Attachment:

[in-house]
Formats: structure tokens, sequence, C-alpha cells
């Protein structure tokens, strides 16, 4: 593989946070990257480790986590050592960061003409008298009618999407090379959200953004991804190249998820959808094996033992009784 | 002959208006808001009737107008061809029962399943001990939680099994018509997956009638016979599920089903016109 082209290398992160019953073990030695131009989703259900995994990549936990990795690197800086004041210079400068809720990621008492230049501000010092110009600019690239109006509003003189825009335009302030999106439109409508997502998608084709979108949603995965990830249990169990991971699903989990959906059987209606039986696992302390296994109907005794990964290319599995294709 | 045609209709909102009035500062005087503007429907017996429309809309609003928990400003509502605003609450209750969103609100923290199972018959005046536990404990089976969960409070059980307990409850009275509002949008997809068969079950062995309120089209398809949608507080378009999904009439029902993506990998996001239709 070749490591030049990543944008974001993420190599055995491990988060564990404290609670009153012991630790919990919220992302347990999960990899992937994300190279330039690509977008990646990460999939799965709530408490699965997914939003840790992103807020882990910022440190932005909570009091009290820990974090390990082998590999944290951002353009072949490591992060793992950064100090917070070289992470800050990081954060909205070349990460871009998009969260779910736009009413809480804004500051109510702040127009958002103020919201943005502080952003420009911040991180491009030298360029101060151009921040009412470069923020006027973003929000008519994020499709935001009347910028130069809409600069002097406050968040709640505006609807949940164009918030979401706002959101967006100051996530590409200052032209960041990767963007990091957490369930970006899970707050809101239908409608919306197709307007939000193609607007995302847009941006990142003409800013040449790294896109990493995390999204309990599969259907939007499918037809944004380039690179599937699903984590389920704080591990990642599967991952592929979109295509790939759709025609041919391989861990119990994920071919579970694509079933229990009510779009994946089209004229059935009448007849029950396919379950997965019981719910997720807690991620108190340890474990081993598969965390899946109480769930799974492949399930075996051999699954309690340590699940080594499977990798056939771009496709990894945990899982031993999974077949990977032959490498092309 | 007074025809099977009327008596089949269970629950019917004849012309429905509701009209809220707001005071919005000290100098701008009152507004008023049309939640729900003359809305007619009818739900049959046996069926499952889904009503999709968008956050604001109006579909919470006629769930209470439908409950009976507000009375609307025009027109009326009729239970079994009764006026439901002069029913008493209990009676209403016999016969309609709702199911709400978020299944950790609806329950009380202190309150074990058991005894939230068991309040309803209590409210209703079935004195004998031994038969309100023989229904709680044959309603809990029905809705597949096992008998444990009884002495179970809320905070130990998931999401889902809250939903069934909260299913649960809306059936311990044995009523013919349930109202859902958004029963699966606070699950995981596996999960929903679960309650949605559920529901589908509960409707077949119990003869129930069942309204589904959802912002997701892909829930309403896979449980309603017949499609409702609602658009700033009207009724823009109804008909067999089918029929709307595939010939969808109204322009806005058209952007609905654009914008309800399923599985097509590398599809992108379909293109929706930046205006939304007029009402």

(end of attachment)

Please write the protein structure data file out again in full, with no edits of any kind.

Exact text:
[in-house]
Formats: structure tokens, sequence, C-alpha cells
């Protein structure tokens, strides 16, 4: 593989946070990257480790986590050592960061003409008298009618999407090379959200953004991804190249998820959808094996033992009784 | 002959208006808001009737107008061809029962399943001990939680099994018509997956009638016979599920089903016109 082209290398992160019953073990030695131009989703259900995994990549936990990795690197800086004041210079400068809720990621008492230049501000010092110009600019690239109006509003003189825009335009302030999106439109409508997502998608084709979108949603995965990830249990169990991971699903989990959906059987209606039986696992302390296994109907005794990964290319599995294709 | 045609209709909102009035500062005087503007429907017996429309809309609003928990400003509502605003609450209750969103609100923290199972018959005046536990404990089976969960409070059980307990409850009275509002949008997809068969079950062995309120089209398809949608507080378009999904009439029902993506990998996001239709 070749490591030049990543944008974001993420190599055995491990988060564990404290609670009153012991630790919990919220992302347990999960990899992937994300190279330039690509977008990646990460999939799965709530408490699965997914939003840790992103807020882990910022440190932005909570009091009290820990974090390990082998590999944290951002353009072949490591992060793992950064100090917070070289992470800050990081954060909205070349990460871009998009969260779910736009009413809480804004500051109510702040127009958002103020919201943005502080952003420009911040991180491009030298360029101060151009921040009412470069923020006027973003929000008519994020499709935001009347910028130069809409600069002097406050968040709640505006609807949940164009918030979401706002959101967006100051996530590409200052032209960041990767963007990091957490369930970006899970707050809101239908409608919306197709307007939000193609607007995302847009941006990142003409800013040449790294896109990493995390999204309990599969259907939007499918037809944004380039690179599937699903984590389920704080591990990642599967991952592929979109295509790939759709025609041919391989861990119990994920071919579970694509079933229990009510779009994946089209004229059935009448007849029950396919379950997965019981719910997720807690991620108190340890474990081993598969965390899946109480769930799974492949399930075996051999699954309690340590699940080594499977990798056939771009496709990894945990899982031993999974077949990977032959490498092309 | 007074025809099977009327008596089949269970629950019917004849012309429905509701009209809220707001005071919005000290100098701008009152507004008023049309939640729900003359809305007619009818739900049959046996069926499952889904009503999709968008956050604001109006579909919470006629769930209470439908409950009976507000009375609307025009027109009326009729239970079994009764006026439901002069029913008493209990009676209403016999016969309609709702199911709400978020299944950790609806329950009380202190309150074990058991005894939230068991309040309803209590409210209703079935004195004998031994038969309100023989229904709680044959309603809990029905809705597949096992008998444990009884002495179970809320905070130990998931999401889902809250939903069934909260299913649960809306059936311990044995009523013919349930109202859902958004029963699966606070699950995981596996999960929903679960309650949605559920529901589908509960409707077949119990003869129930069942309204589904959802912002997701892909829930309403896979449980309603017949499609409702609602658009700033009207009724823009109804008909067999089918029929709307595939010939969808109204322009806005058209952007609905654009914008309800399923599985097509590398599809992108379909293109929706930046205006939304007029009402």